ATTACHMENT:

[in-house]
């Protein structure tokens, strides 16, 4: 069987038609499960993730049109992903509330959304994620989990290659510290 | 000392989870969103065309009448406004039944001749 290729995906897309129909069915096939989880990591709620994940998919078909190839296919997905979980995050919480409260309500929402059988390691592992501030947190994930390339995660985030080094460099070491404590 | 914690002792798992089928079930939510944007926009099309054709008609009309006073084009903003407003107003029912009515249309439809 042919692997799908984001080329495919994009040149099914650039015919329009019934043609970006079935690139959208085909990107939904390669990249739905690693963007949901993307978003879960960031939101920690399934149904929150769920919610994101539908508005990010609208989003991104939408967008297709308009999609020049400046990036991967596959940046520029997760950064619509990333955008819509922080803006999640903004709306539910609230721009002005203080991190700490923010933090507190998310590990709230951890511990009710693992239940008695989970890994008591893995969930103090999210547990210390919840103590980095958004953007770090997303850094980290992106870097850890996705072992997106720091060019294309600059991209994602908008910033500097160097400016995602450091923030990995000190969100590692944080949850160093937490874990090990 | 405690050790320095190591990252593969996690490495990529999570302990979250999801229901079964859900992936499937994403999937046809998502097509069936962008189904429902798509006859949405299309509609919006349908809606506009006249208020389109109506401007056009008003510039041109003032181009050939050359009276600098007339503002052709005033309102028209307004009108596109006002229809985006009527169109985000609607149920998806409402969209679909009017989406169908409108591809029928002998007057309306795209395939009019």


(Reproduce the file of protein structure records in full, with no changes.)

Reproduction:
[in-house]
């Protein structure tokens, strides 16, 4: 069987038609499960993730049109992903509330959304994620989990290659510290 | 000392989870969103065309009448406004039944001749 290729995906897309129909069915096939989880990591709620994940998919078909190839296919997905979980995050919480409260309500929402059988390691592992501030947190994930390339995660985030080094460099070491404590 | 914690002792798992089928079930939510944007926009099309054709008609009309006073084009903003407003107003029912009515249309439809 042919692997799908984001080329495919994009040149099914650039015919329009019934043609970006079935690139959208085909990107939904390669990249739905690693963007949901993307978003879960960031939101920690399934149904929150769920919610994101539908508005990010609208989003991104939408967008297709308009999609020049400046990036991967596959940046520029997760950064619509990333955008819509922080803006999640903004709306539910609230721009002005203080991190700490923010933090507190998310590990709230951890511990009710693992239940008695989970890994008591893995969930103090999210547990210390919840103590980095958004953007770090997303850094980290992106870097850890996705072992997106720091060019294309600059991209994602908008910033500097160097400016995602450091923030990995000190969100590692944080949850160093937490874990090990 | 405690050790320095190591990252593969996690490495990529999570302990979250999801229901079964859900992936499937994403999937046809998502097509069936962008189904429902798509006859949405299309509609919006349908809606506009006249208020389109109506401007056009008003510039041109003032181009050939050359009276600098007339503002052709005033309102028209307004009108596109006002229809985006009527169109985000609607149920998806409402969209679909009017989406169908409108591809029928002998007057309306795209395939009019």